“I loved to learn about the technology like MATLAB and making music with SoundTrap. Now I can make music anytime anywhere!”
2016 camp leadership included:
Romanna Flores – Intel Project Manager (Society of Hispanic Professional Engineers)
Richard Flores – Society of Hispanic Professional Engineers
Daniel Bosshardt – Hillsboro School District (Music Instructor)
Lesslie Nunez – Forest Grove School District (Music Instructor)
Sativa Cruz – OSU Student, Graduate Research – Environmental Sciences
Funding was provided by the 4-H Foundation, Oregon State University Precollege Program, Hillsboro School District, Intel, individual donors, registration fees from families, and in-kind donations by OSU Extension 4-H in Washington County.
At the request of the 2016 cohort, the 2017 program expanded to a seven-day and six-night experience. It continues the tradition of music rehearsals, music theory and composition and the history of Mariachi music, all culminating in a concert.
Throughout each day, math, science and technology activities engage the 30-youth cohort. Several high school graduates from the 2016 inaugural cohort returned in 2017 to work as camp counselors. Other students from last year had such a memorable experience they returned for a second year of Mariachi Camp.
A little about Mariachi
In 2011, UNESCO recognized mariachi, a hard-hitting, lively music, as an Intangible Cultural Heritage.
The music originated in the center-west of Mexico. Over the decades, the music that transformed from a regional rural folk music into an urban form of music that is viewed as quintessentially Mexican.
A 10-day International Mariachi Festival is held each year in Guadalajara. It attracts more than 500 mariachis (bands), who perform in concert halls and city streets.
Traditional mariachi instruments are trumpets; violins; guitar; the vihuela, a high-pitched, round-backed guitar that provides rhythm; and a bass guitar called a guitarrón, which also provides rhythm. Six violins, two trumpets, and one each of the guitar, vihuela and guitarrón makes up the ideal mariachi band.
Historically, mariachi groups have been made up of men but there is growing acceptance of female mariachis.
Big-city radio stations, movie studios, and record companies took mariachi music to new audiences throughout Mexico and abroad beginning in the 1930s.
There is not a lead singer in Mariachi. Everyone in the ensemble does some vocalization even if it is just during the chorus parts.
Written by Ann Marie Murphy. Photos by Stephen Ward, Extension and Experiment Station Communications.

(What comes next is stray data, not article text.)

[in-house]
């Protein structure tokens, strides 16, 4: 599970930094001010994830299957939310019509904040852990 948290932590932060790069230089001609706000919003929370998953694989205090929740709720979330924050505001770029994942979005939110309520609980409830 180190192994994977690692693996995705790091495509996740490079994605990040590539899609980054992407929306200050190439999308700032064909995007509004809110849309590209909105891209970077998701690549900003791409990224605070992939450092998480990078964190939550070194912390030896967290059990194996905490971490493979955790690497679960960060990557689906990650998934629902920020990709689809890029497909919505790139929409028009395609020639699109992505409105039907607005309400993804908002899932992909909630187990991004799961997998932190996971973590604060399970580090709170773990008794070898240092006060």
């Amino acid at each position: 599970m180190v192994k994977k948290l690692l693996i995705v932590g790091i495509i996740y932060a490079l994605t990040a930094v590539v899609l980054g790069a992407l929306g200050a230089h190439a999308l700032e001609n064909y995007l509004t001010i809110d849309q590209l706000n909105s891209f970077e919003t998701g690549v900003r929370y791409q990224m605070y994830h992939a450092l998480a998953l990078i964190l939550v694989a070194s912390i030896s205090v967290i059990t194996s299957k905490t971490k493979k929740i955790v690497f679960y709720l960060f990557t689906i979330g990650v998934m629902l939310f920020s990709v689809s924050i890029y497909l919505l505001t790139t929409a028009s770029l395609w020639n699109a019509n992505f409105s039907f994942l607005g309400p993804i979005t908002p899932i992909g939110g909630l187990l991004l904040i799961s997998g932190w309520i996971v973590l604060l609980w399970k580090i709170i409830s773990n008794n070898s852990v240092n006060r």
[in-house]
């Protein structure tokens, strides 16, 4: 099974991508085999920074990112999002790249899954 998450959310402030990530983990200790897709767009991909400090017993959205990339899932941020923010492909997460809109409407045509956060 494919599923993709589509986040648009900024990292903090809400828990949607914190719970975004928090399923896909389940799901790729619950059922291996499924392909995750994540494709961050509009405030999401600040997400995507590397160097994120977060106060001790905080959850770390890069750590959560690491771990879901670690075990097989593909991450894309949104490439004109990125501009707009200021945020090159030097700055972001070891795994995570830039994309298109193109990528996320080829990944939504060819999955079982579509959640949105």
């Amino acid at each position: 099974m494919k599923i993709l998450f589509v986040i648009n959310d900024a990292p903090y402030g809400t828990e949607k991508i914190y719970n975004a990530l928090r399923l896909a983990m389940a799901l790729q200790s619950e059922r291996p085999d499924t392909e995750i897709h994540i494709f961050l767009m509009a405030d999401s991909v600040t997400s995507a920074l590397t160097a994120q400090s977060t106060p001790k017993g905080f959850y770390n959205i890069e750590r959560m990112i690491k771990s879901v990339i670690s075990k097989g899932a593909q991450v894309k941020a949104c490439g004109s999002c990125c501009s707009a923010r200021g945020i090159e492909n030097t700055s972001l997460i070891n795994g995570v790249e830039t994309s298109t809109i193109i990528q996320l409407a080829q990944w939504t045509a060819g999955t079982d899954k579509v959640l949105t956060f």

The inaugural Clatsop County Commercial Fisheries Tour welcomed—and enlightened—a hundred guests in Astoria on May 31, 2017. The goal of the first-ever community organized fisheries tour was to educate local, state and federal elected leaders about the economic value of and sustainable management practices used by the seafood processing and fishing industries. The event provided a forum for open dialogue and relationship building among community leaders, fishermen, seafood processors, and other stakeholders involved in the commercial fishing industry.
The fisheries tour audience learned:
Fishing is a meaningful way of life.
North Coast fisheries inject millions of dollars into the state’s economy.
Labor shortages and housing availability for seasonal workers are critical issues facing the industry.
Newer net and trap technology let non-target fish to escape, virtually eliminating bycatch.
Federal, state and industry cooperation—and using the best science available—ensure long-term sustainable commercial, cultural and recreational fisheries.
“The goal of the fisheries tour is to help decision-makers understand the industry and its issues.” Patrick Corcoran, Oregon Sea Grant and OSU Extension Service county leader for Clatsop County
“The steering committee wanted to show that the fishing industry is a vital, driving force of our North Coast economy,” said Amanda Gladics. “The OSU Extension Service served to convene the steering committee and worked with them to refine and prioritize their goals. OSU Extension in Clatsop County also supports an annual forestry tour, now in its 27th year, that served as a model for the fisheries tour. It was really satisfying to facilitate this community-led learning experience and see such a positive response from community leaders.”
The regional and global connections of Clatsop County’s commercial fishing sector were highlighted during the opening presentations and as participants visited WCT Marine & Construction Inc., a marine repair facility, Pacific Coast Seafoods’ temporary processing facility at Tongue Point, the Great Ocean Da Yang Seafood Inc. processing facility, and over lunch at Englund Marine and Industrial Supply, a marine supplier. Questions posed by the audience deepened the understanding of the issues:
Q: Are we getting new fishermen?
A: It is harder to find good crew and there is not enough demand for a community college fisheries degree program. People can make a good living, but crewing or working in canneries is hard work.
Q: How do we sustain our fleet?
A: Educate high school counselors that fisheries is a good job. All the fisheries commission will start going to job fairs.